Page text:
Meet America's metaphor, the racing dachshund. Meet the biggest underdog of them all.
Modeled on a standard cannoli, with legs like baby cigars, a wiener dog doesn't waste steps. With wheels like that, he's also no one's idea of a four-star recruit. Won't ever rock the Rose Bowl or thrill an Olympic crowd.
Yet, stunningly quick, he can also cover 40 yards in a time somewhere between a musket ball and an
On Saturday night, 90 of them faced off in the 22nd Nationals at Los Alamitos Race Course, to raise money for a Seal Beach animal center. What we really had, though, was the Super Bowl of Sausage.
Where there are typically 1,500 spectators in the jury box, there were 10,000, and not a seat to be had. There was the murmur of Churchill Downs about the old place, and women wore big, funky hats, as if it were the Derby.
The purse was nothing to sniff at either: $2,300.
Somehow, these annual dachshund races have become "a thing," in the same way Burning Man or the NFL draft have. It's the novelty of it, sure, but they fill some sort of celebratory need. Like the Kardashians, they pander to our thirst for something mindless and cheap (admission 3 bucks).
"Just because you're short doesn't mean you're small," explained an owner.
"It's just hilarious," explains Roberta Greenberg of Torrance, who has entered the race the last couple of years, using only stinky sardines as compensation, her Gracie's favorite treat.
It is hilarious, sure, a clown car of a race, where sometimes the participants dart straight to the finish line 50 yards away; or sometimes, they just pause to mingle among themselves.
It's also a tribute to what pets do for us and what we will do for them.
The sentimental favorite this night is a specimen by the name of Lady Bug, or just "Bug," to her legions of fans.
Lady Bug is the sentimental favorite because on New Year's Eve 2014, she was dumped at a Riverside shelter, her back end worthless, her outlook dire.
After a series of handoffs — including an assist from L.A. Dachshund Rescue — she arrived in the hands of Deanna O'Neil.
O'Neil, a vet at the CARE rehab clinic in L.A., didn't think Lady Bug needed to be put down, as others had. She detected enough sensation in the dog's hindquarters to attempt a resurrection, using acupuncture, physical therapy, even a water treadmill.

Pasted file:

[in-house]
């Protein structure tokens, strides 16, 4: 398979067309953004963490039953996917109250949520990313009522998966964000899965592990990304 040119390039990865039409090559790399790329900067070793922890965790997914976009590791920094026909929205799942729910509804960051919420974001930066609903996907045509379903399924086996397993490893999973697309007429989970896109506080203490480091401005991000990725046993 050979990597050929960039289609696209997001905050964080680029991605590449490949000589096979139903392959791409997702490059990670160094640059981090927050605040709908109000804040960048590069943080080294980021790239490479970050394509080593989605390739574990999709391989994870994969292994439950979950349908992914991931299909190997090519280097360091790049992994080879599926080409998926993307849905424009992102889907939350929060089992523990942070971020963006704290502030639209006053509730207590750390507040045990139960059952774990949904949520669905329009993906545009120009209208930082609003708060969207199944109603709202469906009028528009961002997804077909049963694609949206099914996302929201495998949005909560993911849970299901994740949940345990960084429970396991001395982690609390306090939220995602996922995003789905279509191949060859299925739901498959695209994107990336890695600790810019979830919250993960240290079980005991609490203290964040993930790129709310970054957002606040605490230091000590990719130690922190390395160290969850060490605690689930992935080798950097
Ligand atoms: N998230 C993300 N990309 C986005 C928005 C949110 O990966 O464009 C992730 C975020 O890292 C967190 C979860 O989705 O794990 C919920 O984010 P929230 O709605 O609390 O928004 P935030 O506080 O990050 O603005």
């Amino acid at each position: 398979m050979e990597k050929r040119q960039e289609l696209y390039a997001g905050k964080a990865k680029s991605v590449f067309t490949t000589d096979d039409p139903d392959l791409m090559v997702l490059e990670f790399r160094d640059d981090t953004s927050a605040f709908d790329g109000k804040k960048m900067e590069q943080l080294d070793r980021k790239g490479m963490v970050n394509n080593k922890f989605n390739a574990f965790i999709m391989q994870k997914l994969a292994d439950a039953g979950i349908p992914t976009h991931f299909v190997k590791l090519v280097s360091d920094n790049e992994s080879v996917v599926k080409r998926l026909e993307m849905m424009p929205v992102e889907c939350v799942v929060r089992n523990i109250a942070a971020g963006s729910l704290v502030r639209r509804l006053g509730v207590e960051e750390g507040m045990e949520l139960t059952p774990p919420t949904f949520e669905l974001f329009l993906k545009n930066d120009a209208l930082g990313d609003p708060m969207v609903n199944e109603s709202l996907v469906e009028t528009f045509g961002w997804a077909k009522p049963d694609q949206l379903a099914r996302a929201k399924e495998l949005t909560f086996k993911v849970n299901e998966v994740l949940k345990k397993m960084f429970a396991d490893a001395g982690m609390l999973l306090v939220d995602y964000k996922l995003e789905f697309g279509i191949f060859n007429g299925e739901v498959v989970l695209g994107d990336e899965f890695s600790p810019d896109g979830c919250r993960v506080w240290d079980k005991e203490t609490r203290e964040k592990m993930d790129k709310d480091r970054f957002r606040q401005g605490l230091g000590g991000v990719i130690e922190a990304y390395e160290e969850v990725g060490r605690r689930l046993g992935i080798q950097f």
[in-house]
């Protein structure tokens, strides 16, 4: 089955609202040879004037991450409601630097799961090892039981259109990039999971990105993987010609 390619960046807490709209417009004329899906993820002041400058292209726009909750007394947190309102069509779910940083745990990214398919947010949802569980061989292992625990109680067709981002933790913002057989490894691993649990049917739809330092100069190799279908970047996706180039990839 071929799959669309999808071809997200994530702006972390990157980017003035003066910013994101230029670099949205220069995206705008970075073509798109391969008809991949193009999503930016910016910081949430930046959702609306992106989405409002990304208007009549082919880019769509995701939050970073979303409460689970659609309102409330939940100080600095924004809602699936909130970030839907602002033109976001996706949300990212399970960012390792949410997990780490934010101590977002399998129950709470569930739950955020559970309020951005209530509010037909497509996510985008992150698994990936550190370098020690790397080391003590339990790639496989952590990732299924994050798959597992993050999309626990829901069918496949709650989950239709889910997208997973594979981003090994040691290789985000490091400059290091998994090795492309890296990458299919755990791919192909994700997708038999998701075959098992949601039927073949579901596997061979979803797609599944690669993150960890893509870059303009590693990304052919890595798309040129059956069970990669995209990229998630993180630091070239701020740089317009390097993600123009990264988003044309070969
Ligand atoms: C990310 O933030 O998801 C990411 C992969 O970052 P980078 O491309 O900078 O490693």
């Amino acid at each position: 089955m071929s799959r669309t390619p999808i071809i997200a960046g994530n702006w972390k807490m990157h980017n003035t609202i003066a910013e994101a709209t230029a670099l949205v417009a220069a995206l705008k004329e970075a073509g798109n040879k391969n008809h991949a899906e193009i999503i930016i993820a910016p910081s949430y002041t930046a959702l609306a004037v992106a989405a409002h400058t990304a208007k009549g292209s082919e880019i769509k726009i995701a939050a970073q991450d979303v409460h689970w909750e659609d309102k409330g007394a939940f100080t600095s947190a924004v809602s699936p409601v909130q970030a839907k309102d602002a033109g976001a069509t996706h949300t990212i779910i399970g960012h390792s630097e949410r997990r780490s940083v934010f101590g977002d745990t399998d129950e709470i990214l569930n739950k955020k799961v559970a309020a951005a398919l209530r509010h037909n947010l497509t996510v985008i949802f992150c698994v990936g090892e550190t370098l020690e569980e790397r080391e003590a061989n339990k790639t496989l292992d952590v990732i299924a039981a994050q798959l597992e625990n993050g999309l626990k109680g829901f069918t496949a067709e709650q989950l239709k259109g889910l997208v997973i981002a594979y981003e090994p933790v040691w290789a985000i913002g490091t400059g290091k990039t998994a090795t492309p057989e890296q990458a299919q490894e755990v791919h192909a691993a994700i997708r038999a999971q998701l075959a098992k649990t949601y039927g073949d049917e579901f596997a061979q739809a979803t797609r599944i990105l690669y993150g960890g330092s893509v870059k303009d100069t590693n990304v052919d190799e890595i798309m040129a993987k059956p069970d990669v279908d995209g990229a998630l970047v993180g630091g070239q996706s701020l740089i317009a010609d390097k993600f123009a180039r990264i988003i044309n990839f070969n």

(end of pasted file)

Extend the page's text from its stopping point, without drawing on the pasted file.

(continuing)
During the course of the therapy, O'Neil became so smitten with Bug that she ended up adopting her, the first dog she's ever done that with.
"She chose me," the vet said.
So, Saturday night, in the comeback of comebacks, in a mashup of every sports cliché you've ever heard, Lady Bug took on seven other dachshunds in Trial No. 6, approximate post time 8:09 p.m.
Keep in mind that Lady Bug is still not clockwork — maybe only 80% recovered. There is some slippage, and where the front end goes, the back end doesn't always follow. But yes, she is 13 pounds of grit, heart and gusto, racing on dirt that brushed up against her belly.
From the post position, Bug bolted, broke hard to her right, then hugged the tractor wheel ruts on the far outside. It's nowhere you want to be in a serious race like this, and had she a jockey aboard, he'd have shouldered her hard back into contention.
But there was no jockey, just Lady Bug on her own, ears flapping, tongue out in anticipation of the oversized box of Cheez-Its her owner-savior was waving at the finish line.
The winning time was about 7 seconds. Lady Bug was nowhere near that. She was closer, by my watch, to 45 seconds — last in the field and No. 1 in your heart (I told you it was a mash-up).
Finishing first in the finals later in the evening was Baby Bo, owned by Kat and Eddie Kirshner of Costa Mesa. Baby Bo was a standby, and made the field only when another dog scratched (sorry, a certain number of puns are unavoidable).
Last I saw them, the Kirshners and Bo were headed to the Winners' Circle to collect the $1,000 first prize.
Last I saw Lady Bug, she was headed back to her Redondo Beach home, to snuggle with a big box of Cheez-Its.
As they say, real wieners never quit.